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Author Topic: Dan Margulis Sharpening Action  (Read 108517 times)
Eric Myrvaagnes
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« Reply #20 on: September 28, 2007, 09:30:14 PM »
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Well, I, for one, find Jeff, Andrew, and Mark much more convincing than the "flat earth" people. I'm no expert on sharpening, but I have a healthy respect for science and arguments that are supported with evidence and reasoning.  
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« Reply #21 on: September 30, 2007, 01:43:05 AM »
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Dan's stuff is always tops in my book. His stuff works, works well and is fast once you get used to it.  

Thanks to the OP for bringing this to my attention and no thanks to the guys that want to turn this into some kind of macho whos the best.  When you have to knock someone else, it just proves you've still got a long way to go.
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Jonathan Wienke
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« Reply #22 on: September 30, 2007, 02:11:00 AM »
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When you have to knock someone else, it just proves you've still got a long way to go.

Not when the stuff you're knocking has clear technical deficiencies and works less well than what it's allegedly intended to improve upon, as is easily demonstated with some simple comparisons. Or do you have some evidence to the contrary you'd like to present? If you do, great, present it. If not, don't expect to convince many here.
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mistybreeze
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« Reply #23 on: September 30, 2007, 09:04:08 AM »
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Both of you yahoos go stand in the friggin' corner. If you don't have something useful to say, keep your friggin' fingers off the keyboard.
I'm an avid fan of Bruce Fraser, Jeff Schewe, and Andrew Rodney. But when did it become acceptable for one (famous) professional to openly criticize another well-known professional in public? Maybe around the time retired army generals decided it was OK to publicly criticize current active leaders.

The me-ness of our ever-growing self-obsessed narcissism gets more disturbing by the day. Frankly, I think such behavior exhibits a small, petty, and insecure nature. The behavior is unprofessional.

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This is a subject I know a lot about (having learned from Bruce as well as having taught him a thing or two)   ad nauseum
Constantly acknowledging self-greatness greatly diminishes the "great" factor and illustrates a deeper flaw. It's always best to let others do the praising: humility remains a noble trait.

Thoughtful and considerate analysis is always welcome, especially from professionals. But when the agenda gets personal and/or leans destructive, it becomes much harder for the professional to keep his title. Thank goodness some of us choose to remain anonymous and enjoy the fun of saying exactly what we're thinking.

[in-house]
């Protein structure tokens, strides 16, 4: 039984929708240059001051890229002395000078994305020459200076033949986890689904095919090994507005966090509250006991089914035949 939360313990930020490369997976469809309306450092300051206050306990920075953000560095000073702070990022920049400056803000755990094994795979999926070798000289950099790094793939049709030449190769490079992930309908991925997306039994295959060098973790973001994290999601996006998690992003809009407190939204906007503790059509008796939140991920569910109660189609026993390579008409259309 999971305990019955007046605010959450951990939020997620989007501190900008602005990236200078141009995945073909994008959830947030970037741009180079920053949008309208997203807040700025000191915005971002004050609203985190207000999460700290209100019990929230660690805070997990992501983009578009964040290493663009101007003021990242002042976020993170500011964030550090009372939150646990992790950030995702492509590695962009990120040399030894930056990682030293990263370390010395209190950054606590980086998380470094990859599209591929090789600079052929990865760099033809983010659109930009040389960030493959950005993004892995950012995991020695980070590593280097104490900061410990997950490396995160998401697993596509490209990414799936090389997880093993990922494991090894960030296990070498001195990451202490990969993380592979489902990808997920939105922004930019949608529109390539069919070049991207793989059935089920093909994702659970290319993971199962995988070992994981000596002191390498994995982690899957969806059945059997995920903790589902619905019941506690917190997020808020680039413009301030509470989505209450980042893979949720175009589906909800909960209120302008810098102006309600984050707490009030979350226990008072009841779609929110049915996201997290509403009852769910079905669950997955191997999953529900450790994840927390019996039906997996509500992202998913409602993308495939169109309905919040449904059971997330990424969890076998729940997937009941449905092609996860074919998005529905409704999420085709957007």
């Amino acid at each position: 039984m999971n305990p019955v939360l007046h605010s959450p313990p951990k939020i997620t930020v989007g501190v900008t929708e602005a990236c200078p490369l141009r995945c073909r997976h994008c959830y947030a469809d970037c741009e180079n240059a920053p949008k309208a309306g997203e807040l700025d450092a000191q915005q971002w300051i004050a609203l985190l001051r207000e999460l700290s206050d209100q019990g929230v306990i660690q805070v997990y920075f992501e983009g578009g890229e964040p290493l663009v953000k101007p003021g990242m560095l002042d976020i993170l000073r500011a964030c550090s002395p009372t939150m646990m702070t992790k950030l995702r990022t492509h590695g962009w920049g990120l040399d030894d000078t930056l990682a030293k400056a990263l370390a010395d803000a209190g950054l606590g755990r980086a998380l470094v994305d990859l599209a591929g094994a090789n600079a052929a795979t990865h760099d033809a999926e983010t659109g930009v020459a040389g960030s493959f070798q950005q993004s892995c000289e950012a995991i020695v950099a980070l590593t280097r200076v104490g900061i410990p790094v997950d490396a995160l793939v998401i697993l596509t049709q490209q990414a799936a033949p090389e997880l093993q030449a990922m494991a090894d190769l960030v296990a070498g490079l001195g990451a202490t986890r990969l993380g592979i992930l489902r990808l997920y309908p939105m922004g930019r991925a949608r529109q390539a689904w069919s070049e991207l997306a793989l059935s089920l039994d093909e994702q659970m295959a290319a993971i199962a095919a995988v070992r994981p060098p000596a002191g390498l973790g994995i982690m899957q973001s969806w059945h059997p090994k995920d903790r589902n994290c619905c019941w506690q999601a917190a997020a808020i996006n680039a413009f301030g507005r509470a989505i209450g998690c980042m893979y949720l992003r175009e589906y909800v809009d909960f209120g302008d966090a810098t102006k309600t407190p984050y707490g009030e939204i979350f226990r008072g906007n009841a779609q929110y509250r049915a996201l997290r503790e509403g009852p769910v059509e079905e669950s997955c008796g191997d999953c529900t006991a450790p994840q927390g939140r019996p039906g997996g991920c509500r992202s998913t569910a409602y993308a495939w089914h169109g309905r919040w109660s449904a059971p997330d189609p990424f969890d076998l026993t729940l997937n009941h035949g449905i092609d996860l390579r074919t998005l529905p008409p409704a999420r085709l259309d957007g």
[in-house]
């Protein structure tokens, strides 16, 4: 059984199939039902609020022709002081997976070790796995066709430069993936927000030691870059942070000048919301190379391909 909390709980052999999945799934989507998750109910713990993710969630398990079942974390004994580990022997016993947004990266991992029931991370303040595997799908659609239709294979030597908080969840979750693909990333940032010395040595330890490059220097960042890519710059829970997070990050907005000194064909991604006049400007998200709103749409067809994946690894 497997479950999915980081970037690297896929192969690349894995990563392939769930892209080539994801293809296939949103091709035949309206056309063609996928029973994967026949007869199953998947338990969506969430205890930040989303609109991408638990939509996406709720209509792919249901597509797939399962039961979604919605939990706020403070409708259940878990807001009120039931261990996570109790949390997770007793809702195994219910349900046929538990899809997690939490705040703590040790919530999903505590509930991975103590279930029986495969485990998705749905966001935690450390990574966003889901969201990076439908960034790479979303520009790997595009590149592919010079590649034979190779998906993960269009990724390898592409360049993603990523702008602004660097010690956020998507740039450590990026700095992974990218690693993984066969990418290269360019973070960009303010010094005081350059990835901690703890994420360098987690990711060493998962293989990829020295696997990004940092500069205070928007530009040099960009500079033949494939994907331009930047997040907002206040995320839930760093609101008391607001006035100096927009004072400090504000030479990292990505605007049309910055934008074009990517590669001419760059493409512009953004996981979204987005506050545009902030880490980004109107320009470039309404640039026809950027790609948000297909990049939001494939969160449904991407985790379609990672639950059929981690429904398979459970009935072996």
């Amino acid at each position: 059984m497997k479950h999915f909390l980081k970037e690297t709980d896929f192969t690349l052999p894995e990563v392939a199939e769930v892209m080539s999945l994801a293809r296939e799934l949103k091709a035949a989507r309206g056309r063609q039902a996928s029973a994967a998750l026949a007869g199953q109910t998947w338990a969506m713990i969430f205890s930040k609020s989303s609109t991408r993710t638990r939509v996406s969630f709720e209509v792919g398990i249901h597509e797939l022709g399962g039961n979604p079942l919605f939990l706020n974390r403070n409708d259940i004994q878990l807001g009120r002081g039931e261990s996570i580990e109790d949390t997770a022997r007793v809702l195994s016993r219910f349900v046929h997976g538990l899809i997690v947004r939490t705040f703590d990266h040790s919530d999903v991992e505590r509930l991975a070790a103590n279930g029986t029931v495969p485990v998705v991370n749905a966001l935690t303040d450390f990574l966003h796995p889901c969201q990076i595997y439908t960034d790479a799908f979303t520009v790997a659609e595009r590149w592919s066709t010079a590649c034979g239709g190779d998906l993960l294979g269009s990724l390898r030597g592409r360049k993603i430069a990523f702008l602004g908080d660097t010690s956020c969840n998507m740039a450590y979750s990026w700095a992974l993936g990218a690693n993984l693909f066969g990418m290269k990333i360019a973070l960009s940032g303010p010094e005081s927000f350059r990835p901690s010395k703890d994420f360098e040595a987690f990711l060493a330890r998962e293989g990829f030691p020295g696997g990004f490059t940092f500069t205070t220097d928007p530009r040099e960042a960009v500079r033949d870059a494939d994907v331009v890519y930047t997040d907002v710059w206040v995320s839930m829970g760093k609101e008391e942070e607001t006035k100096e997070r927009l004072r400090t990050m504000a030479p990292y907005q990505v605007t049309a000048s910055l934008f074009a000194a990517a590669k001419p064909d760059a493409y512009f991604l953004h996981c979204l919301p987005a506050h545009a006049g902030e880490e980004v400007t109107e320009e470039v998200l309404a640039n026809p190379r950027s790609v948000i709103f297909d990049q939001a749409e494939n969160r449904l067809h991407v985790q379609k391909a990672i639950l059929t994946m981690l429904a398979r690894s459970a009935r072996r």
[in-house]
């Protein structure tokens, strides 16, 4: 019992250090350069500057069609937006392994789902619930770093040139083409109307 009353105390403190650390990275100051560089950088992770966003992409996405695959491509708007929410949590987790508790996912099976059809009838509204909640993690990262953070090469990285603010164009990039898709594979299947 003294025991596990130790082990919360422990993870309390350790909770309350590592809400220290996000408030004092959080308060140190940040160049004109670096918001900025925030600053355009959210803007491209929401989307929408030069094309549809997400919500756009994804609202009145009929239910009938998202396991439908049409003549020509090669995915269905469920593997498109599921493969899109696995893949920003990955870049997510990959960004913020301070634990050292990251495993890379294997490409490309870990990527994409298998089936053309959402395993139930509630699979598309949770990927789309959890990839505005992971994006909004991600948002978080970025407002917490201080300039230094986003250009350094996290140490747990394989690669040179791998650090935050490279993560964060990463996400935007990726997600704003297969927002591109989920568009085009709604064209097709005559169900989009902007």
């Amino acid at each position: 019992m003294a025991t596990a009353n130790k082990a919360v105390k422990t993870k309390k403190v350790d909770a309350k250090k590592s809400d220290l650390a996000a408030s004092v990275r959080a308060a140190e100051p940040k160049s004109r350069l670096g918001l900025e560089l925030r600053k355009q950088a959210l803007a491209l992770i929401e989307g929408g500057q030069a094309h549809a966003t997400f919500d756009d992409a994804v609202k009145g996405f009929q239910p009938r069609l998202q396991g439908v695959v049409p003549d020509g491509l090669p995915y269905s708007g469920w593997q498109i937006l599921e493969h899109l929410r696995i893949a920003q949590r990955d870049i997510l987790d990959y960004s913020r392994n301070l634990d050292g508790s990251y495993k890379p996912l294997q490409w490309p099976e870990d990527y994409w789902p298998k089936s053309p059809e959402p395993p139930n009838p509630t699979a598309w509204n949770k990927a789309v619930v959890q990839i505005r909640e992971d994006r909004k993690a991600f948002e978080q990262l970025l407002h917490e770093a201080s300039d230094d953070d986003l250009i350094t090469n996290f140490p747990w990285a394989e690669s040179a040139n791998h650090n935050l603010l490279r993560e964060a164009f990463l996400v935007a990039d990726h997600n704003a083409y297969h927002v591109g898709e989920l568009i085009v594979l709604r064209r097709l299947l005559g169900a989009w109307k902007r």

« Last Edit: September 30, 2007, 09:46:08 AM by mistybreeze » Logged
NashvilleMike
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« Reply #24 on: September 30, 2007, 09:33:54 AM »
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The me-ness of our ever-growing self-obsessed narcissism gets more disturbing by the day. Frankly, I think such behavior exhibits a small, petty, and insecure nature. The behavior is unprofessional.

Constantly acknowledging self-greatness greatly diminishes the "great" factor and illustrates a deeper flaw. It's always best to let others do the praising: humility remains a noble trait.

Bingo!

What amazes me is that I first read about this sharpening method over on dpreview, and people were at least receptive to seeing if it was worth looking into. I look at the thread here in the LL forums, and within a few seconds it went into a macho contest with a lot of arrogant posts - and I include more than just Andrews and Jeffs posts in that category. What gives here? I joined this forum a bit ago thinking it would be a bit more professional an environment than what I see on the non-moderated forums, but this exchange certainly proved that idea wrong in a hurry. I see a lot of likely extremely knowledgable people with really arrogant attitudes here with this topic. No need for any of that.

I look at this sharpening method post a bit differently - I thought about it and went "you know, I could see some things I've done where that might work well, but also some things where it wouldn't work as well as what I'm using now" and just filed it into a slot of memory in my brain as another tool in the tool kit. I never took it to be the grand poobah and ultimate deity of all things sharpening - just something else to try, experiment with, and ultimately see if it works for me.
And I don't really see anything wrong with that. The title of the post was never "Dan Margulis Super Perfect Never Been Beaten Sharpening Technique", so I think some could back off the trash talk a bit and try constructive criticism instead of macho arrogance.

-m